Bird-ringing: what is it and why is it important?

Sam Buckton explains why bird-ringing is so important for conservation.

It’s before dawn on a summer’s morning. The sky has only the faintest hint of red in the east, and it’s still crisply cold. I cycle from my home village in Hertfordshire down into the Gade Valley along deserted roads.

My destination is a small nature reserve called Gadespring and it is here that my trainer and I will set up a fine-mesh net (known as a mist-net) to catch birds as they start to become active.

Although this might sound macabre, our intentions are anything but: we are bird-ringers, gathering crucial data to inform conservation and ecological studies.

 

The first bird-ringers

The British Trust for Ornithology (BTO) ringing scheme is one of the world’s longest-running ecological surveys, having existed for over a century.

It was initially set up to help us understand the behaviour of migratory birds. For example, the same swallows ringed in Britain during the summer were picked up spending the winter in South Africa, revealing a remarkable long-distance migration route.

It might seem obvious to us now that such migrations occur, but back then, it was a major breakthrough in understanding. Bird-ringing was the first way of being able to confirm the movements of birds, and refute opposing theories such as the bizarre idea that swallows overwintered in Britain at the bottom of ponds!

 

How does it work?

Bird-ringing involves catching birds, securing a small metal ring around one of their legs, and ideally recording the bird’s species, age, sex, wing length and weight. Rings have a reference code inscribed on them that allows that particular bird to be uniquely identified if it is caught again in the future.

Rings are lightweight and harmless, akin to a human wearing a watch.

 

Bird-ringing techniques have been carefully designed to minimise harm, although trapping and handling birds inevitably causes a small amount of stress to the birds. Many studies have shown that ringed and handled birds very quickly return to what they were doing previously, whether that’s sitting on eggs, feeding chicks or migrating.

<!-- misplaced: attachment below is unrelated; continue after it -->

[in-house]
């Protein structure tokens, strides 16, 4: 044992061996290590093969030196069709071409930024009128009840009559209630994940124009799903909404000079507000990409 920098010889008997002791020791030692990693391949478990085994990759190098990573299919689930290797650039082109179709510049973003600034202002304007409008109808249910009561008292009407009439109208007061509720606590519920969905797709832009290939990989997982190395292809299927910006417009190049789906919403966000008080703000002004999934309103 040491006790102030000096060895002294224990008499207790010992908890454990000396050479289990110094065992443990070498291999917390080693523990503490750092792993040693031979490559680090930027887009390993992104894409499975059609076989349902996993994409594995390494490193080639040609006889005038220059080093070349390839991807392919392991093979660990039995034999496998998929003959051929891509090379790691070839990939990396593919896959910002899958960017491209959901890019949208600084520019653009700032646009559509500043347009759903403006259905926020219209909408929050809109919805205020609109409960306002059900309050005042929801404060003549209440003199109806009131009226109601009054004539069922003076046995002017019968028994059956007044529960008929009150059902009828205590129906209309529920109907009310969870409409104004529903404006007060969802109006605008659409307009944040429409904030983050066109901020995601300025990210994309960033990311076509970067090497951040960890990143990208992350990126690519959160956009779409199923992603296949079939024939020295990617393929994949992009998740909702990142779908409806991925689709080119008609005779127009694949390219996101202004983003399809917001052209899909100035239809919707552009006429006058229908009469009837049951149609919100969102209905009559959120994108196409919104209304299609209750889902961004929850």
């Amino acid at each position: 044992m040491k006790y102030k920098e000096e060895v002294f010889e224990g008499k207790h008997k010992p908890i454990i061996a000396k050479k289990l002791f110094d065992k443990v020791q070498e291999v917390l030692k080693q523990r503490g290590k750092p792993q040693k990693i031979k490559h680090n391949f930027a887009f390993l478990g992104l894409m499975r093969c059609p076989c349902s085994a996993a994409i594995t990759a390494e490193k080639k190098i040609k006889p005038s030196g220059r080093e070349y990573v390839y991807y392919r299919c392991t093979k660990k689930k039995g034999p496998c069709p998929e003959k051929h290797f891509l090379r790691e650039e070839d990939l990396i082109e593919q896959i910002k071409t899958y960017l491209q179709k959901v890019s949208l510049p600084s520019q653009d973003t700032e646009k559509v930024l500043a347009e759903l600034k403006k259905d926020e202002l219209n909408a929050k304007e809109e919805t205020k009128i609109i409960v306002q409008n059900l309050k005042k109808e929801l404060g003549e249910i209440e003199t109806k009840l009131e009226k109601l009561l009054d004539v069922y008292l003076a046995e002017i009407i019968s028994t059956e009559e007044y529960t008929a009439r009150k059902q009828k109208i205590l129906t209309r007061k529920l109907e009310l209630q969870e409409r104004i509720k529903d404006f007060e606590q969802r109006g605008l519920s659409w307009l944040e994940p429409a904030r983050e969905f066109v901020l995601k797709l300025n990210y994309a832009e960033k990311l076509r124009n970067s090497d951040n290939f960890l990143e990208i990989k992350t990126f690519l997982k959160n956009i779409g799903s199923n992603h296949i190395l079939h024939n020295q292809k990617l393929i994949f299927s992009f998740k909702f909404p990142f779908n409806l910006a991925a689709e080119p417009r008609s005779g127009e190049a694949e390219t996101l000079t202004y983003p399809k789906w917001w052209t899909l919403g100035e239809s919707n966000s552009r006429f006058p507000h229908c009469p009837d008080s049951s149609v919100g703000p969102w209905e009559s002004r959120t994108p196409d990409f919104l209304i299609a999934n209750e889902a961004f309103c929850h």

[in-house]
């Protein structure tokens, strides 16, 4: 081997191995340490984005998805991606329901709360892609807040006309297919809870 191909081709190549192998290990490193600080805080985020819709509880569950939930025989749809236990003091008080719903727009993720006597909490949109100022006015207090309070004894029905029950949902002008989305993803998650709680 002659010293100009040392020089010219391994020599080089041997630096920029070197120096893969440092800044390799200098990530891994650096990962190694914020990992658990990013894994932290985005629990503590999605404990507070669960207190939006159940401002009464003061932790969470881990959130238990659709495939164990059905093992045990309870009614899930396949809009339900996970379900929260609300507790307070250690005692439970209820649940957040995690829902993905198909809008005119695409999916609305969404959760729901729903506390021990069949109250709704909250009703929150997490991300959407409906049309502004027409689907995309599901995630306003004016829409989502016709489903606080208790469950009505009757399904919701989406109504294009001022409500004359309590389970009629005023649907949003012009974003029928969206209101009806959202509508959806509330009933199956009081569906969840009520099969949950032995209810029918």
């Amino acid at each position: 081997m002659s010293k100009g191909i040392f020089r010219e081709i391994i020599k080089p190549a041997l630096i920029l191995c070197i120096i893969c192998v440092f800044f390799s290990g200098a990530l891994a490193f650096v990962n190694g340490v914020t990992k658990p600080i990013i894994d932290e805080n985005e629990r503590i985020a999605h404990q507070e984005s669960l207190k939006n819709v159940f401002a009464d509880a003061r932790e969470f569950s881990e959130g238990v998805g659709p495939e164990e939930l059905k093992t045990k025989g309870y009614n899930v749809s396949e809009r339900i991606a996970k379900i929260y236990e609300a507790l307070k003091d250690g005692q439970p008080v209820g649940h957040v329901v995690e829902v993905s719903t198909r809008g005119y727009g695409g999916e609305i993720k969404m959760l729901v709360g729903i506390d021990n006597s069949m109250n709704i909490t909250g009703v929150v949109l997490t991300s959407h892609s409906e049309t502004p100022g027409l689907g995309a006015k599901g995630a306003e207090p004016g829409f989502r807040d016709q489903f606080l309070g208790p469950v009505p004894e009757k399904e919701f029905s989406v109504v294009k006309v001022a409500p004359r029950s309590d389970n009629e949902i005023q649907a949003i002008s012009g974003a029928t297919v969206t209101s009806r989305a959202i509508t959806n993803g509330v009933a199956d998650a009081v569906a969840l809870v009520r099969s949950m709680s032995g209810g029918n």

Bird-ringers must train alongside experienced professionals for hundreds of hours in order to ensure they are trapping and handling birds with the utmost care and minimal disturbance.

The disturbance to the birds is justified in the huge wealth of data gathered as a result. This data is absolutely invaluable in helping us to protect our bird populations.

Greenfinch being held by a bird-ringer

Natural England’s Craig Ralston holds a greenfinch during a demonstration of bird-ringing techniques to the Yorkshire Wildlife Trust’s Tomorrow’s Natural Leaders at Bank Island. (Photo: Olivia Kelly)Bri

The importance of data

The main focus of bird-ringing is to gather ‘demographic’ data. Our bird populations are influenced by a complex interplay of causes, including:

  • the number of offspring produced per brood
  • number of broods per year
  • fledging rate
  • survival rate of juveniles
  • survival rate of adults

Bird-ringing, alongside other surveys and data, helps us to build up a picture of each population and whether they're struggling or thriving.

Data collected over the last few decades indicates a severe population decline of many UK bird species. Understanding which threatened species we need to support and protect, as well as the underlying causes behind their decline, has never been more important.

We use this data in our practical conservation work, helping to create the habitats and circumstances that will help these bird populations recover, and hopefully thrive once again.

 

Understanding changes

Bird-ringing can also reveal how bird behaviours are changing because of shifts in the world around them.

For example, we know through ringing that bird nesting dates are shifting with climate change. Certain physical features of the bird, such as the presence of a ‘brood patch’ in females, or the stage of feather moult, can tell us whether the bird is nesting or not. We compare our current data with past records to see if the nesting dates matches up. 

We're seeing a 'phenological mismatch' in bird nesting times - they're not keeping up with shifts in the emergence of food supplies (such as caterpillars) due to our changing climate. If food doesn't appear when expected, their chicks are put at risk, causing a threat to the bird population as a whole.

 

Getting to know our birds

Bird-ringing reveals many other aspects of bird ecology. For instance, it can reveal how long different bird species can live. The oldest bird on record to be ringed was a 51-year-old Manx shearwater!

It can, of course, still tell us about migrations. Perhaps surprisingly, we still know little about where some of our summer migrants, such as house martins, swifts and pied flycatchers, spend their winter.

 

Become a bird-ringer

I would strongly encourage anyone with an interest in birds to consider learning to ring birds under the guidance of a BTO trainer, and join over 2600 volunteers ringing over 900,000 birds every year in Britain. The BTO website provides information on how to start training.

It is an amazing privilege to witness birds so close-up, learn about their fascinating lives, and to be at the forefront of the science informing bird conservation.